Leadville. It is always the great collector of broken Grand Slam dreams.
In a normal year Leadville will claim a full 1/3 of the souls attempting this incredibly hard feat. This year is not a normal year.
This year the Slam started with a higher than normal number of participants, 37. Thirty plus seven of us went to Squaw Valley in hopes of completing Western States and the three other jewels of the Slam.
June 28, 2008, Western States: I've seen Fire.
Without even firing the starter's pistol 10 Slammers called it quits at Western States. The race committee at WS prudently cancelled the 35th running of the Western States 100 due to raging wildfires throughout California, several of which threatened the race course.
The Grand Slam committee quickly chose an alternate race, the Arkansas Traveller 100. This is where 10 Grand Slam Applicants, either unable to secure more time off work, short of funds, travel weary, or simply no longer interested with Western States out of the picture, withdrew from the Slam.
Now we were 27.
July 19, 2008, Vermont: And I've Seen Rain.
Vermont is normally the easiest of the Grand Slam races, but following the lead of Western States, this is not a normal year! Vermont's temperatures soared to near 90 degrees with humidity approaching triple digits. This humidity turned into significant rainfall and hail storms on the course. Still, Slammers are a hearty bunch and 24 of the 27 of us made it through the entire 100 mile journey. Our times and our bodies suffered, but most of us were alive to fight another day.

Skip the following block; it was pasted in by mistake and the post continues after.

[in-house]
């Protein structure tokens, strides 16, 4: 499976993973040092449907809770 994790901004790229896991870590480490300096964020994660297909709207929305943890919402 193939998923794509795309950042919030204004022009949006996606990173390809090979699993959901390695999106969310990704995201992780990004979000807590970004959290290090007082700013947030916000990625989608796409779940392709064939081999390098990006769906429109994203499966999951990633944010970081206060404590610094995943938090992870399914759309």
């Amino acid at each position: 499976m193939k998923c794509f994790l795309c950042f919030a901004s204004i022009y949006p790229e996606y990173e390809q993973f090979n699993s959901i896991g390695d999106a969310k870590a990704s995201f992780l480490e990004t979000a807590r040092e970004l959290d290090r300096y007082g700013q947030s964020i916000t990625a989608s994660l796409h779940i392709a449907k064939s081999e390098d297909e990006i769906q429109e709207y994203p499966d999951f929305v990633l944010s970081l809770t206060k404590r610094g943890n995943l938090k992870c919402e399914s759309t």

Now we were 24.
August 16, Leadville: This would not be the Sunny Day that would Never End.
Leadville normally claims a full 1/3 of the Slam participants. Last year there were 30 signed up for the Slam and 10 didn't make it through Leadville. At Leadville this year, I guessed that Leadville may claim up to 1/2 of the 24 remaining Slammers. That proved to be an optimistic assessment.
500 races stood on 6th Street in Leadville with cold rain pounding on them as they waited for the 4 AM start. Within a few minutes after the start that cold rain would turn into hail. A couple of hours later the hail turned into sleet and later still snow. Leadville with it climbs to near 13,000 feet of altitude is never an easy race, with the challenging conditions on this August day the race was near impossible. There were some heroic efforts, most of which ultimately ended short of the 100 mile goal, and only six of which ended happily at the 6th Street Finish Line in Leadville.
And Now they are 6.
How tough was it?
Out of the 24 well trained Grand Slammers, none finished in less than the 25 hours required for the "big" buckle.
The fastest time by a slammer was from Arkansas' Stan Ferguson at 26:20:45.
Perry Edinger of Arizona, the fastest slammer at Vermont in 18:34:16, came in less than one hour before the cut-off in 29:18:33.
And then there was me.
I entered the Slam having finished 10 of 10 100 miles races.
After Vermont I was a perfect 11 for 11.
I've been training for this for a solid year.
I didn't even make it 1/2 way.
The Leadville website will tell you that I timed out at Winfield, the 1/2 way point. In truth search and rescue found me at mile 48 and the sherrif cut my wrist band on the spot. A race official then drove my wrist band to the Winfield aid station.
This was not a normal year. The slam saw fire and it saw rain, I am hoping for the remaining six that Wasatch will be a sunny (and not too hot!) day that will end in victory!
Congratulations and best wishes to:
Allan Holtz, MN 29:39
Carol O'Hear, 28:31
Dan Brenden, 27:55
Kristina Irvin, 28:53
Perry Edinger, 29:18
Stan Ferguson, 26:20
Please soldier on, please keep the slam alive!
I'll see you in Arkansas.